When the lights come back on, the first thing to do is inspect your freezer and especially refrigerator. If you detect any malodor or mold, it’s time for a good cleaning with a mold and mildew remover. In the event of leaking, be sure clean the gaskets. If you lowered the settings prior to a storm, be sure to reset them to normal. If outage was caused by storm, it’s wise to check your home exterior and yard for any damage. Make sure there are no hanging branches or uprooted trees that may pose danger. Your final duty is replenishing your emergency kit including food items and batteries. Make sure to store it in an easily accessible area that will remain dry. Note to get an extra amount of any items that ran short. Then pat yourself on the back for making sure you and your loved ones are ready in the event of another power outage. Image courtesy of FreeDigitalPhotos.net Free Disaster Planning Checklist  


 

9 Things to Know About Your Homeowner’s Insurance

Wednesday, March 20th, 2013

homeowners insuranceYour home, your castle, your escape from the world. It’s also, almost certainly, the single largest investment you’ll ever make, by far. Thus your homeowner’s insurance policy is of vital importance, and usually required by the lender. Homeowner’s plans vary, but no matter your neighborhood or locality, sufficient protection includes four components:

Coverage of structure

The most important part of any policy, coverage of structure applies to damage to your home itself from fire, storms, vandalism and other disasters (save exceptions listed below). Protection usually applies to other structures on your property such as a storage shed or detached garage. Insurers typically offer coverage for as little as ten percent of the cost to rebuild. A word to the wise: make sure you have coverage for 100 percent of the cost to rebuild. In the event your home is destroyed, for instance burning to the ground, you’re protected. To determine the right amount of coverage, get an estimate from a builder, or figure it out yourself with the calculator at Building-Cost.net.

Coverage of contents

Most policies will cover the value of your personal belonging from theft or damage due to fire, storms and covered disasters. The typical coverage limit is 50 percent of the coverage value of the structure. So if your rebuilding coverage is $200,000, then your contents coverage can’t exceed $100,000. If you have expensive artwork or other significant valuables, you’ll likely need a separate policy to cover them. To help you determine the replacement value of your home’s contents, make a detailed list of all your belongings – furniture, jewelry, clothing, tools, computers, appliances, electronics and other items of value. A good idea is to take pictures of major belongings and store them in a separate location. Having photos will be a big help when filing replacement claims.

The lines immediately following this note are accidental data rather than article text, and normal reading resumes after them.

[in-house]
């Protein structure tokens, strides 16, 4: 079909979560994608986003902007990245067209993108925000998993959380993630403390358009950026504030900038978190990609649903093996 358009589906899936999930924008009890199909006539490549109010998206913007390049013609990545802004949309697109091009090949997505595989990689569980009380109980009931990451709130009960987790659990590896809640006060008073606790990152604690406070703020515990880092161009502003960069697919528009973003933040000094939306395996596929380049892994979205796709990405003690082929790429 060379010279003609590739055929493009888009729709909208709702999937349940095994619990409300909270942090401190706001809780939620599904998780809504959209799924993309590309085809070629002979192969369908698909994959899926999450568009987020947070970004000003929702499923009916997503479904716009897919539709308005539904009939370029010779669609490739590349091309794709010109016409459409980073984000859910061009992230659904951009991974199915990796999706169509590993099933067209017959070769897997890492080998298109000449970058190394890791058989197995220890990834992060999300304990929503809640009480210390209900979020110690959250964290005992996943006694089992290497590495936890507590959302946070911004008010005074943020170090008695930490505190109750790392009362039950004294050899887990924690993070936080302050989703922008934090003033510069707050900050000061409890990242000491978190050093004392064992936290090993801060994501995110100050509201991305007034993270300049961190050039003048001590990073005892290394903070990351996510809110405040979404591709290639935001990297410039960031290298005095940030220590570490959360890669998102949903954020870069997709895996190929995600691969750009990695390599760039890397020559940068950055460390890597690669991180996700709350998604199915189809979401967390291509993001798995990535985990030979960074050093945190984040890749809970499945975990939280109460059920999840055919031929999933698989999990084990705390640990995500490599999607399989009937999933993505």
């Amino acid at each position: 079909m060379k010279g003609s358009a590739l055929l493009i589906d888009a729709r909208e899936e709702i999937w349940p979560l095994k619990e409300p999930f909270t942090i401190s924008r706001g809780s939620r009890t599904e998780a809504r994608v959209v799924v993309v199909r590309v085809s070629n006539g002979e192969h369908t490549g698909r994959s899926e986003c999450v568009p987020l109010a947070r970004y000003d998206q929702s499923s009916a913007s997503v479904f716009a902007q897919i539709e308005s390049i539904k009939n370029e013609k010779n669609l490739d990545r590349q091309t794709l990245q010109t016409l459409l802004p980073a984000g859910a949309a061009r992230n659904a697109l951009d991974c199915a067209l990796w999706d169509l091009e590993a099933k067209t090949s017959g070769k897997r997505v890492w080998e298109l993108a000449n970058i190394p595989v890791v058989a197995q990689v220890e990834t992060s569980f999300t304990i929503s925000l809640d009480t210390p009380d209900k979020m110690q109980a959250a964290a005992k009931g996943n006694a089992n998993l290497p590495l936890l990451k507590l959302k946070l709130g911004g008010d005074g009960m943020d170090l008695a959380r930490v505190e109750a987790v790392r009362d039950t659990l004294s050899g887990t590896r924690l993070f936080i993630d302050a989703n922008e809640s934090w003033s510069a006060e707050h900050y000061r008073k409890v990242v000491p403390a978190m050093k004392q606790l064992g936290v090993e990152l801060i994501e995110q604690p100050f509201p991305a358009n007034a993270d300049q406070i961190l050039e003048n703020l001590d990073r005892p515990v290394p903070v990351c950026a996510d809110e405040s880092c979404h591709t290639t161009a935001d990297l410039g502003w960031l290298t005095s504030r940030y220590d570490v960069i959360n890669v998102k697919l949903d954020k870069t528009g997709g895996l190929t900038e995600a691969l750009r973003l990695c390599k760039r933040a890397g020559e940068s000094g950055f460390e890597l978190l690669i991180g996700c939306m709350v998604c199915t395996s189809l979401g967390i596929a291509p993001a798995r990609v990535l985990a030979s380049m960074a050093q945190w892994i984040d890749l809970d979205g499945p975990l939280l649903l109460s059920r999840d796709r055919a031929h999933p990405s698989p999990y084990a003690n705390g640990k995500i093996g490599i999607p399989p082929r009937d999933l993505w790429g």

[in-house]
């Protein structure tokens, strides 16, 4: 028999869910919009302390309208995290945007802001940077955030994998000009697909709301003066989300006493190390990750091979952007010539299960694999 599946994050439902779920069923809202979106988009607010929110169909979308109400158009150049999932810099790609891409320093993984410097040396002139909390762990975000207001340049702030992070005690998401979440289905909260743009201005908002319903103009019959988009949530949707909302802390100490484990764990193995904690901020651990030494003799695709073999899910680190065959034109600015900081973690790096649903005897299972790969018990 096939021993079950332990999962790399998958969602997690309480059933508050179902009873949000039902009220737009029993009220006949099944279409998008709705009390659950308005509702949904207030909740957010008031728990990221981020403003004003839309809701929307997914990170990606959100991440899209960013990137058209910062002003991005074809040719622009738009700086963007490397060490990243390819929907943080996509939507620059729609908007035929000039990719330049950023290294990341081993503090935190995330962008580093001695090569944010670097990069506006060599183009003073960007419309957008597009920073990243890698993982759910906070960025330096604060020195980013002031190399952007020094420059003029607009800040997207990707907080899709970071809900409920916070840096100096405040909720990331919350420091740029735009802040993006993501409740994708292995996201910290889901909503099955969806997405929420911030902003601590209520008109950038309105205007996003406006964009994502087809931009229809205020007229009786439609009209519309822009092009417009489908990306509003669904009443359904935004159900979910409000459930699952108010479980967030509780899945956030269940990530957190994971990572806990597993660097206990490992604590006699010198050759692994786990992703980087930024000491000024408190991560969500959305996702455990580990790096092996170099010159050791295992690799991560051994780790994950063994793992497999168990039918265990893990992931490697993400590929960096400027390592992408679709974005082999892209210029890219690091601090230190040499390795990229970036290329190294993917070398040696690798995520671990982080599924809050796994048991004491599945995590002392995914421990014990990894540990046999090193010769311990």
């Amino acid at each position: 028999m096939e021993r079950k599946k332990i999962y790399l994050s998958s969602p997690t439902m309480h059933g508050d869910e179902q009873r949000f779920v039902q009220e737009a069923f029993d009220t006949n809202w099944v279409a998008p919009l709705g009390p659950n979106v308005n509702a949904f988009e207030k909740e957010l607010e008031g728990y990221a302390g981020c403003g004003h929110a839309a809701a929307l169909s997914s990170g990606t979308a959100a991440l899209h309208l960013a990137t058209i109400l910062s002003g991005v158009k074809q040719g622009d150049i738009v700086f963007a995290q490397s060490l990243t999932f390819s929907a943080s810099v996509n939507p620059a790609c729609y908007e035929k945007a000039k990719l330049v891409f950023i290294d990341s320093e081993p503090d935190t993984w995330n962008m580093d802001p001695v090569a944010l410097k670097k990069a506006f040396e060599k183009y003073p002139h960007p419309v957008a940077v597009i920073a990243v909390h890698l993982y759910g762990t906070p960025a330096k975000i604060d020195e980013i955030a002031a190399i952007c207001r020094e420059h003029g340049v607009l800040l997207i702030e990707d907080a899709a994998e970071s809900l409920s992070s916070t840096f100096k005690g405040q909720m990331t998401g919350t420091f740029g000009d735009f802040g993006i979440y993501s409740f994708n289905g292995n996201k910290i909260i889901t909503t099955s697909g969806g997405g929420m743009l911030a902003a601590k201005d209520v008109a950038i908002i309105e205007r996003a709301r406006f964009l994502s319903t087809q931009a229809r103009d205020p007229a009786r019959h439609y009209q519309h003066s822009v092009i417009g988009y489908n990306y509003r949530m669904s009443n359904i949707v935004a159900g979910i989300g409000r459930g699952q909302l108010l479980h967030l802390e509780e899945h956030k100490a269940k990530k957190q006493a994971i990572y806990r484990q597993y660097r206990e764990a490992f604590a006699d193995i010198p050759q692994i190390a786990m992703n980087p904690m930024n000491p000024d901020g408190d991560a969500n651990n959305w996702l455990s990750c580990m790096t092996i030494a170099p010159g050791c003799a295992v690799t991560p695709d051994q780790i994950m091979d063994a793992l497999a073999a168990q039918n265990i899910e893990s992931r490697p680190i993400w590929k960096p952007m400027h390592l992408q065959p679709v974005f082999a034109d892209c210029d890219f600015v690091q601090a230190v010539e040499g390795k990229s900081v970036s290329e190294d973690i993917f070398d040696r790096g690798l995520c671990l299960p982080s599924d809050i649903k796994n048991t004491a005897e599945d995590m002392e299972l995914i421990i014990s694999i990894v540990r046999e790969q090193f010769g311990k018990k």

Liability protection

Your policy should also cover any damage to your neighbors’ home, for instance if your son breaks a window with a baseball. This protection extends to personal liability in the event a visitor is injured on your property. They can usually submit any medical bills directly to your insurer. In the event someone files suit, liability coverage pays for legal fees and any court awards, up to your policy limit. Experts recommend at least $300,000 of liability coverage. Most insurers will offer coverage starting at $100,000.

Living expenses reimbursement

In the event you and your family are displaced due to fire or other damage to your home, coverage for living expenses will pay for hotel bills, restaurant tabs, rental cars and other associated costs while repairs are underway. While the huge majority of insurance needs are covered above, it should be noted that most policies do not cover the following:

Flooding

While most policies cover water damage from storms and bursting pipes, as a rule they do not cover damage due to water flowing into the home from rising riverbanks or broken levees and dams. If you live at or near the waterline or in an area at risk of flash floods, you’ll need to get flood insurance provided by the National Flood Insurance Program.

Earthquakes